The urea cycle is an energy-dependent process responsible for the conversion of toxic ammonia into urea, which can then be excreted. Five major steps are involved, each requiring a different enzyme. These include N-acetyl-glutamate synthase, carbamoyl phosphate synthetase (CPS), ornithine transcarbamylase, argininosuccinate synthetase (AS), argininosuccinic acid lyase (AL), and arginase.[3] A defect in any of these enzymes results in impaired function of the urea cycle, leading to the accumulation of ammonia. All of the defects are autosomal recessive, except for ornithine transcarbamylase deficiency, which is X-linked recessive. This is also the most common type of urea cycle disorder, and its prevalence is estimated to be 1:140000.[4] Females who are heterozygous for this defect, and males with some residual function of the enzyme can present later in life. Argininosuccinic acid lyase deficiency is the second most common defect and sometimes is linked to trichorrhexis nodosa. Defects in carbamoyl phosphate synthetase (CPS) and argininosuccinate synthetase (ASS) result in hyperammonemia that presents in the first 24 to 48 hours of life. Hyperammonemia is mild in arginase deficiency, and the associated neuronal damage is due to elevated levels of arginine.

Other enzymatic defects causing hyperammonemia are associated with additional metabolic abnormalities. Ketosis and acidosis are associated with organic acidemias such as isovaleric acidemia. Elevated pyruvate and lactate levels in congenital lactic acidosis and severe hypoglycemia in acyl CoA dehydrogenase deficiency are seen along with hyperammonemia.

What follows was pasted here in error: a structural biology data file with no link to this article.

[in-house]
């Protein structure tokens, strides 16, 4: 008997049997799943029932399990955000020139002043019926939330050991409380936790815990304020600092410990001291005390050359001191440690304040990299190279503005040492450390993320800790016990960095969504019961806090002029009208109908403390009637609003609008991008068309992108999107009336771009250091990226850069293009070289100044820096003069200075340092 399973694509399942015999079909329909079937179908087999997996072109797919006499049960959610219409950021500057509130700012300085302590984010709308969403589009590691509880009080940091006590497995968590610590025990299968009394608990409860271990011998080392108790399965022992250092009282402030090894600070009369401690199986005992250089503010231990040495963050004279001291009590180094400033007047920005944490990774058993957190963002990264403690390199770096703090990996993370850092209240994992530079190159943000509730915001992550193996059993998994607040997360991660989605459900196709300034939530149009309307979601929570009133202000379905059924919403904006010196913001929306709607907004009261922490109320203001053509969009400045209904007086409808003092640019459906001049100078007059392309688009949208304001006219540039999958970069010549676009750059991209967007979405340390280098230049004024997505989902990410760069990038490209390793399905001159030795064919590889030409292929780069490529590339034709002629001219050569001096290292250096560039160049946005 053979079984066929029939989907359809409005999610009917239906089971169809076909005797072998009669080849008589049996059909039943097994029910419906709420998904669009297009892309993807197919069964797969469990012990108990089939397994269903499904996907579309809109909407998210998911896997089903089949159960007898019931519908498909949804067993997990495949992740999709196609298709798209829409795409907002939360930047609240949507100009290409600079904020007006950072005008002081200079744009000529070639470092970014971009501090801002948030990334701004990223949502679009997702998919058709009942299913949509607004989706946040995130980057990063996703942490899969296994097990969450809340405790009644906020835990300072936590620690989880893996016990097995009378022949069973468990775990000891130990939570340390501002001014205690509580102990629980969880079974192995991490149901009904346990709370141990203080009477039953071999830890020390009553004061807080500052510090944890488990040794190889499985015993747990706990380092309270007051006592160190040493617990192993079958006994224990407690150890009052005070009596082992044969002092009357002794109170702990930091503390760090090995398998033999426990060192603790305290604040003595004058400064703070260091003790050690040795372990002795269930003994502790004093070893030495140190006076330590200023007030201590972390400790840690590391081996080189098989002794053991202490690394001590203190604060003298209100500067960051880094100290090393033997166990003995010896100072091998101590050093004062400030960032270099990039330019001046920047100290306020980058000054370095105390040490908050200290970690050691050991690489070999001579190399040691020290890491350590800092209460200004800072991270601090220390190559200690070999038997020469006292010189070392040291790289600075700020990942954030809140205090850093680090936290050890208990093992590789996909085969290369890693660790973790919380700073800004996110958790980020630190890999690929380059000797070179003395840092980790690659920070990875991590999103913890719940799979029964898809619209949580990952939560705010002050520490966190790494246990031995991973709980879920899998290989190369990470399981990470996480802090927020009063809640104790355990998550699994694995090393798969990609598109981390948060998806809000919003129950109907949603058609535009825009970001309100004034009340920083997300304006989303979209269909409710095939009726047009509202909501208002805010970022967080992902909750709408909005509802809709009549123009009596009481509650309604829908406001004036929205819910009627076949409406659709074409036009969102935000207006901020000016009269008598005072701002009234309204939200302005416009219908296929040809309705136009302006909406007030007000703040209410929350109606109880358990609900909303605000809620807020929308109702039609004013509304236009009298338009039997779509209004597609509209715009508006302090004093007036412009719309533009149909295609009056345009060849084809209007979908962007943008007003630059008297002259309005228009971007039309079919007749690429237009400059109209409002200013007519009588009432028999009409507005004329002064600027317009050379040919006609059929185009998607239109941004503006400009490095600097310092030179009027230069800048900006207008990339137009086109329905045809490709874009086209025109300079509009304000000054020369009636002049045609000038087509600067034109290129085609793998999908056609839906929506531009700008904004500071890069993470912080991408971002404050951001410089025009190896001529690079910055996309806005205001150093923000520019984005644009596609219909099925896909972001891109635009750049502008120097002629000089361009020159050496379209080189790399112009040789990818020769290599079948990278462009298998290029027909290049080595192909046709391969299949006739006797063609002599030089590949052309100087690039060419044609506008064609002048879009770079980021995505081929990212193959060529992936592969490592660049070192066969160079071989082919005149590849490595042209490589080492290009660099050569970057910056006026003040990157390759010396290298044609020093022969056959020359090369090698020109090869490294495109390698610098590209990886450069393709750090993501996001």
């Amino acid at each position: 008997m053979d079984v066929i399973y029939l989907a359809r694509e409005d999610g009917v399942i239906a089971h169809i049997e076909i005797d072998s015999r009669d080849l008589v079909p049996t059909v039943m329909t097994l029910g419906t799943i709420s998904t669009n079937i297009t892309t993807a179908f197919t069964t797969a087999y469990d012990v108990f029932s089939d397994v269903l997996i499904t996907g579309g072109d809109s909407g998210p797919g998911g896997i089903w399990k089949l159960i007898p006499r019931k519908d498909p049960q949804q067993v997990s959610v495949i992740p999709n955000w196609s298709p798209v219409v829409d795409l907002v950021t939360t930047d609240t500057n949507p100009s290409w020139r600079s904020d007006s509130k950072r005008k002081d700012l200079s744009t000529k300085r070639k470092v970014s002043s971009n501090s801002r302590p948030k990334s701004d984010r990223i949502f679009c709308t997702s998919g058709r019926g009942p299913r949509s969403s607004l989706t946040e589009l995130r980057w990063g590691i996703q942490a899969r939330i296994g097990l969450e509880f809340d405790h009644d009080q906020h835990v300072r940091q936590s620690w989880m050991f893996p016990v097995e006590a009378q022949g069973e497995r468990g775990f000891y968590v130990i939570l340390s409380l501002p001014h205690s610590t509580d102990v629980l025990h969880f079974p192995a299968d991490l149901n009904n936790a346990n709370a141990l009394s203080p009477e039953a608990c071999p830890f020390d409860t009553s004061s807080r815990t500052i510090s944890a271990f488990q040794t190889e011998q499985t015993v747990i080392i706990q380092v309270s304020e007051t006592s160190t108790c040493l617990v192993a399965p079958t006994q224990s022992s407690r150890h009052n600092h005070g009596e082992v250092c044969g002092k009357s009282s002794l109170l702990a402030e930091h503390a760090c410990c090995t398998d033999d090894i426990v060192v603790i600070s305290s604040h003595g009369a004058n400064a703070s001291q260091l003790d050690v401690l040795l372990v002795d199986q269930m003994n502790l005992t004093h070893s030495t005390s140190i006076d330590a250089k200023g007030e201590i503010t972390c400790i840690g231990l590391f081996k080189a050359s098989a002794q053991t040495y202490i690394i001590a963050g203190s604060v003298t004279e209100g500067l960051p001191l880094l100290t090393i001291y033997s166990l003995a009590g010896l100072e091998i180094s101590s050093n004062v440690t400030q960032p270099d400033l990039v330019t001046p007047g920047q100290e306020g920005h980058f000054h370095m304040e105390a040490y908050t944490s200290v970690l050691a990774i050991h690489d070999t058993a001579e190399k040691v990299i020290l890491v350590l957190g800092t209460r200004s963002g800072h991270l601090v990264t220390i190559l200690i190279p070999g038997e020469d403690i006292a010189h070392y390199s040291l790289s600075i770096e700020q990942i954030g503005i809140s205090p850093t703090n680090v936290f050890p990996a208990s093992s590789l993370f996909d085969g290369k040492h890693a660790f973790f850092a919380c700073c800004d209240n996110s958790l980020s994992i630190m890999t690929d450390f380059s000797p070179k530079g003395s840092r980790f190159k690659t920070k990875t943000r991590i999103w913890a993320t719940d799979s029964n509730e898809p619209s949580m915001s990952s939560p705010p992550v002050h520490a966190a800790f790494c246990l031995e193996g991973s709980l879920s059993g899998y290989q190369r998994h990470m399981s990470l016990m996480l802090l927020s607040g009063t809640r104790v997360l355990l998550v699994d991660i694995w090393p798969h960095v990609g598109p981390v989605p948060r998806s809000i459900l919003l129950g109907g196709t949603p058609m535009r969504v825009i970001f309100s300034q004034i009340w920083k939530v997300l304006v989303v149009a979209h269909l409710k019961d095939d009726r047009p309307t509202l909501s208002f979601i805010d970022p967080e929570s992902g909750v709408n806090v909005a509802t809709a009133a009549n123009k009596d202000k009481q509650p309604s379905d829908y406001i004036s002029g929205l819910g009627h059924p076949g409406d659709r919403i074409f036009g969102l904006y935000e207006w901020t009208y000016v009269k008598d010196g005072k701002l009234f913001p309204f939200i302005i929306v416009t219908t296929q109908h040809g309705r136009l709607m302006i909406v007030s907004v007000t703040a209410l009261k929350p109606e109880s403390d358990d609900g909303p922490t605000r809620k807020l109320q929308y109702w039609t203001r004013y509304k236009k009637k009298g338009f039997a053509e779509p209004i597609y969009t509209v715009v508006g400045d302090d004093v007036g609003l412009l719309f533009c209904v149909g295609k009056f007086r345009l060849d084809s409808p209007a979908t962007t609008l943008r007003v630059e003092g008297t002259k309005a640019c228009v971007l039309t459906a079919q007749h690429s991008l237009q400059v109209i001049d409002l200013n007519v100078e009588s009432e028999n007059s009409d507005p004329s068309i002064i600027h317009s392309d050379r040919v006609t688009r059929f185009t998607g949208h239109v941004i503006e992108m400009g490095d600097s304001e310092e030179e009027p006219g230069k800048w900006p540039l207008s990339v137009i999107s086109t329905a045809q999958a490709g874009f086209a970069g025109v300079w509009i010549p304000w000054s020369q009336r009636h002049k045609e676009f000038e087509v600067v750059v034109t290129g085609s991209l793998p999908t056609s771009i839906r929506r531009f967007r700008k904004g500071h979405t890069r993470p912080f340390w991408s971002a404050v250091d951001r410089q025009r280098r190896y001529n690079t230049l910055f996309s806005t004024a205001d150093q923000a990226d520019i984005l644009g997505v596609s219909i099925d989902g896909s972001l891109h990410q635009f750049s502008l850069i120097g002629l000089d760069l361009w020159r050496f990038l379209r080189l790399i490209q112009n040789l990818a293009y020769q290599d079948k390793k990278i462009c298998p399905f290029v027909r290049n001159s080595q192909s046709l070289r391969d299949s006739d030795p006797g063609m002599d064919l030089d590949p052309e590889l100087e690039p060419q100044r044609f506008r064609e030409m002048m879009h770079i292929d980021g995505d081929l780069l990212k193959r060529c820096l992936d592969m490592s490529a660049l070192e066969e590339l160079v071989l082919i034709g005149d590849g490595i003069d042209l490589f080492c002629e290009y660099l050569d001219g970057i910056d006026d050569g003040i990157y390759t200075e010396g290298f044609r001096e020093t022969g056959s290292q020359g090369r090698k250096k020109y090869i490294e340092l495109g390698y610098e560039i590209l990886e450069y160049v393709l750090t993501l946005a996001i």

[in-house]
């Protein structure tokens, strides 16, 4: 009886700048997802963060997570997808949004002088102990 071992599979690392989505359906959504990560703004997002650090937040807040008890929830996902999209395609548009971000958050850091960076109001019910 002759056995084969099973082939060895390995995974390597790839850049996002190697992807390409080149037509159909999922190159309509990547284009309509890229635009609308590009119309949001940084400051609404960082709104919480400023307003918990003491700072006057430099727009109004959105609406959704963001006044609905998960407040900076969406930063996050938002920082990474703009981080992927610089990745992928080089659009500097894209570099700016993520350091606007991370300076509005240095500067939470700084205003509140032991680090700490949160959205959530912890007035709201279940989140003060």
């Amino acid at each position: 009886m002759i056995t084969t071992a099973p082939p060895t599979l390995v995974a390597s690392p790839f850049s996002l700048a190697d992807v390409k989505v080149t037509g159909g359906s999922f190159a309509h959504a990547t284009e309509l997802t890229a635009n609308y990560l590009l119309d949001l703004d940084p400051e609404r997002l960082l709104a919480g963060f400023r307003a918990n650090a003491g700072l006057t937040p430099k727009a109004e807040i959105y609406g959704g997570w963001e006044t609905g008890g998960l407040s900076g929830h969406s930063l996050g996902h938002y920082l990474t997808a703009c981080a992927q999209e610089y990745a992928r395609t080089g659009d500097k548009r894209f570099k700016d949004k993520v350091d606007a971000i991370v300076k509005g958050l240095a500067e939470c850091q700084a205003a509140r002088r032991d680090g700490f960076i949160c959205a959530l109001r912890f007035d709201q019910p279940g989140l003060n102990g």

Transient hyperammonemia of infancy is possibly due to the slow maturation of the urea cycle function seen in premature infants. It usually presents with signs and symptoms of hypoxic-ischemic encephalopathy and intracranial hypertension within the first 24 to 48 hours of life. Severe perinatal asphyxia or neonatal HSV infection may also result in elevated ammonia levels.

An acquired disease-causing hyperammonemia in children is Reye syndrome, a childhood disorder that occurs most commonly after influenza or varicella infection and ingestion of aspirin. Hyperammonemia is coupled with elevated liver enzymes and lactic acidosis. Hepatomegaly is usually seen on examination.

Liver Disease

Hepatic encephalopathy is a syndrome of neuropsychiatric manifestations in patients with liver disease, and one of the mechanisms of its development is hypothesized to be hyperammonemia. 10% of the patients with hepatic encephalopathy, however, do not have raised levels of ammonia. Hepatic encephalopathy can be categorized into three main types depending on the underlying cause. They are:

  1. Type A hepatic encephalopathy: acute liver failure due to viral hepatitis, ischemic hepatitis, and ingestion of hepatotoxins. This usually presents with features of acute hepatic encephalopathy along with hepatic synthetic dysfunction.